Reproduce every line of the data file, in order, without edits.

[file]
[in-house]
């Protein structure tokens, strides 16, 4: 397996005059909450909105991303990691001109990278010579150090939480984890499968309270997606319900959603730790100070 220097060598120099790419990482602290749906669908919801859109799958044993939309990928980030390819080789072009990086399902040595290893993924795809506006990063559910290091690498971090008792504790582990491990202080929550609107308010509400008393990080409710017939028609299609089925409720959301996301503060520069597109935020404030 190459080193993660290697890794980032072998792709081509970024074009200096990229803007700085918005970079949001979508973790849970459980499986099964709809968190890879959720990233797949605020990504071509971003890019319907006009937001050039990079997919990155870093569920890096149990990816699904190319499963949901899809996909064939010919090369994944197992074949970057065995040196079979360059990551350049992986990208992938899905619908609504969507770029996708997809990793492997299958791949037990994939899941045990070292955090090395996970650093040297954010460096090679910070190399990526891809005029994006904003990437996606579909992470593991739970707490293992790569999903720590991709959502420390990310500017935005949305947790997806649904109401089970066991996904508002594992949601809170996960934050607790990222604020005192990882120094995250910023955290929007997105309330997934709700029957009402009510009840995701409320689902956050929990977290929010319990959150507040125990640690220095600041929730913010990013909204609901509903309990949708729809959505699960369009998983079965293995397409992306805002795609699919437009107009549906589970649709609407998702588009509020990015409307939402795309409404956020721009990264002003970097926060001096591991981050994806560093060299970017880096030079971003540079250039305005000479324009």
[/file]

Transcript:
[in-house]
């Protein structure tokens, strides 16, 4: 397996005059909450909105991303990691001109990278010579150090939480984890499968309270997606319900959603730790100070 220097060598120099790419990482602290749906669908919801859109799958044993939309990928980030390819080789072009990086399902040595290893993924795809506006990063559910290091690498971090008792504790582990491990202080929550609107308010509400008393990080409710017939028609299609089925409720959301996301503060520069597109935020404030 190459080193993660290697890794980032072998792709081509970024074009200096990229803007700085918005970079949001979508973790849970459980499986099964709809968190890879959720990233797949605020990504071509971003890019319907006009937001050039990079997919990155870093569920890096149990990816699904190319499963949901899809996909064939010919090369994944197992074949970057065995040196079979360059990551350049992986990208992938899905619908609504969507770029996708997809990793492997299958791949037990994939899941045990070292955090090395996970650093040297954010460096090679910070190399990526891809005029994006904003990437996606579909992470593991739970707490293992790569999903720590991709959502420390990310500017935005949305947790997806649904109401089970066991996904508002594992949601809170996960934050607790990222604020005192990882120094995250910023955290929007997105309330997934709700029957009402009510009840995701409320689902956050929990977290929010319990959150507040125990640690220095600041929730913010990013909204609901509903309990949708729809959505699960369009998983079965293995397409992306805002795609699919437009107009549906589970649709609407998702588009509020990015409307939402795309409404956020721009990264002003970097926060001096591991981050994806560093060299970017880096030079971003540079250039305005000479324009």